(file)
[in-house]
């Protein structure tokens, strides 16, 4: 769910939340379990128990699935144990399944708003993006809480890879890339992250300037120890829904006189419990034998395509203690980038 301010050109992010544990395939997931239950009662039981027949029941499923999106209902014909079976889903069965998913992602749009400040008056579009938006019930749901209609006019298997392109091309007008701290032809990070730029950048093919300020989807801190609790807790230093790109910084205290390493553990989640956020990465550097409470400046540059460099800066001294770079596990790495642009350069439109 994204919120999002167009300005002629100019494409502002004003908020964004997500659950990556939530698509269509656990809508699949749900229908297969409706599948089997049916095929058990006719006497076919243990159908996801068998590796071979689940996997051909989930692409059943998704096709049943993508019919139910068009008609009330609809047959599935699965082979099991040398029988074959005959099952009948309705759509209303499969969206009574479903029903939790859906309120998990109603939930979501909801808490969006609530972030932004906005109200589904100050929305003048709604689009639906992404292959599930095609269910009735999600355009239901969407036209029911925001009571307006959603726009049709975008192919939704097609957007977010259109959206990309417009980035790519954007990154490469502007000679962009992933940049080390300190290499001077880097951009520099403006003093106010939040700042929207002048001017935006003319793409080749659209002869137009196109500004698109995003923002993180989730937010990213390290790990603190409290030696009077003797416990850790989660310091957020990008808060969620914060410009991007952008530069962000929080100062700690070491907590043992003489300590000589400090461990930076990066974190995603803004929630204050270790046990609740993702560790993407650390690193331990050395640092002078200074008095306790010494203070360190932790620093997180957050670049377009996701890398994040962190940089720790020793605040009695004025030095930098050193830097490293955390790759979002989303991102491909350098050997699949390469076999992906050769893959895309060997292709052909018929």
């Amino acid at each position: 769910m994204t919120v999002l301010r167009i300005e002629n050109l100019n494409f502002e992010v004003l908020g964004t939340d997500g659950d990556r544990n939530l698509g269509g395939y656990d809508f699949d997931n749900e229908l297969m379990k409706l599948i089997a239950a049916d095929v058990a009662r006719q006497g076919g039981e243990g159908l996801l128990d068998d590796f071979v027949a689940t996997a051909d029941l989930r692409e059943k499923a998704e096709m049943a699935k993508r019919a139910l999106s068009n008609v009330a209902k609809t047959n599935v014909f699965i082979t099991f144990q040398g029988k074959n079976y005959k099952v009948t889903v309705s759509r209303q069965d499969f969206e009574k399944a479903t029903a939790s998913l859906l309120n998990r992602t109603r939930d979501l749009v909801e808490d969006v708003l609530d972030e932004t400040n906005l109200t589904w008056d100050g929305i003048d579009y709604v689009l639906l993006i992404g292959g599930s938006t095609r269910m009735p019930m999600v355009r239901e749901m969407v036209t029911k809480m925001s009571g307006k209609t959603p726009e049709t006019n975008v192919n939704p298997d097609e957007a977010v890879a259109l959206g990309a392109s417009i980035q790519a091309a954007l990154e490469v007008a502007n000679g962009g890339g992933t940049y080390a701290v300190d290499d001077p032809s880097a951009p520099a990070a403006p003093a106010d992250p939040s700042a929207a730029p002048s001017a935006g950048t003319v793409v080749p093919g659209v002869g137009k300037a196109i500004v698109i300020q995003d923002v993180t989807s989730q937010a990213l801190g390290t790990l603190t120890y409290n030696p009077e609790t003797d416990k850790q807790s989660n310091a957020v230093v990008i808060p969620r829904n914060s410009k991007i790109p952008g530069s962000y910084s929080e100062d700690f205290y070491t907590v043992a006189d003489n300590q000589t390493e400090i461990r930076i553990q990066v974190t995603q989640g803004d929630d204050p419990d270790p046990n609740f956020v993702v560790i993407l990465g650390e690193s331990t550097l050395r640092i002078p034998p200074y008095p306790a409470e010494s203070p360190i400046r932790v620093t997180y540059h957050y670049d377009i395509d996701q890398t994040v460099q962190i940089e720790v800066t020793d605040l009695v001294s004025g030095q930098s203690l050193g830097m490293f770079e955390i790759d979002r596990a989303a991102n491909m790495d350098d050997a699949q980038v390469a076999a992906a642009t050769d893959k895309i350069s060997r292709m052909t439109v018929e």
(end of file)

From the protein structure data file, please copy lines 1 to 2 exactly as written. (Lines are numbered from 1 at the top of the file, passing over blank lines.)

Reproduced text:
[in-house]
């Protein structure tokens, strides 16, 4: 769910939340379990128990699935144990399944708003993006809480890879890339992250300037120890829904006189419990034998395509203690980038 301010050109992010544990395939997931239950009662039981027949029941499923999106209902014909079976889903069965998913992602749009400040008056579009938006019930749901209609006019298997392109091309007008701290032809990070730029950048093919300020989807801190609790807790230093790109910084205290390493553990989640956020990465550097409470400046540059460099800066001294770079596990790495642009350069439109 994204919120999002167009300005002629100019494409502002004003908020964004997500659950990556939530698509269509656990809508699949749900229908297969409706599948089997049916095929058990006719006497076919243990159908996801068998590796071979689940996997051909989930692409059943998704096709049943993508019919139910068009008609009330609809047959599935699965082979099991040398029988074959005959099952009948309705759509209303499969969206009574479903029903939790859906309120998990109603939930979501909801808490969006609530972030932004906005109200589904100050929305003048709604689009639906992404292959599930095609269910009735999600355009239901969407036209029911925001009571307006959603726009049709975008192919939704097609957007977010259109959206990309417009980035790519954007990154490469502007000679962009992933940049080390300190290499001077880097951009520099403006003093106010939040700042929207002048001017935006003319793409080749659209002869137009196109500004698109995003923002993180989730937010990213390290790990603190409290030696009077003797416990850790989660310091957020990008808060969620914060410009991007952008530069962000929080100062700690070491907590043992003489300590000589400090461990930076990066974190995603803004929630204050270790046990609740993702560790993407650390690193331990050395640092002078200074008095306790010494203070360190932790620093997180957050670049377009996701890398994040962190940089720790020793605040009695004025030095930098050193830097490293955390790759979002989303991102491909350098050997699949390469076999992906050769893959895309060997292709052909018929």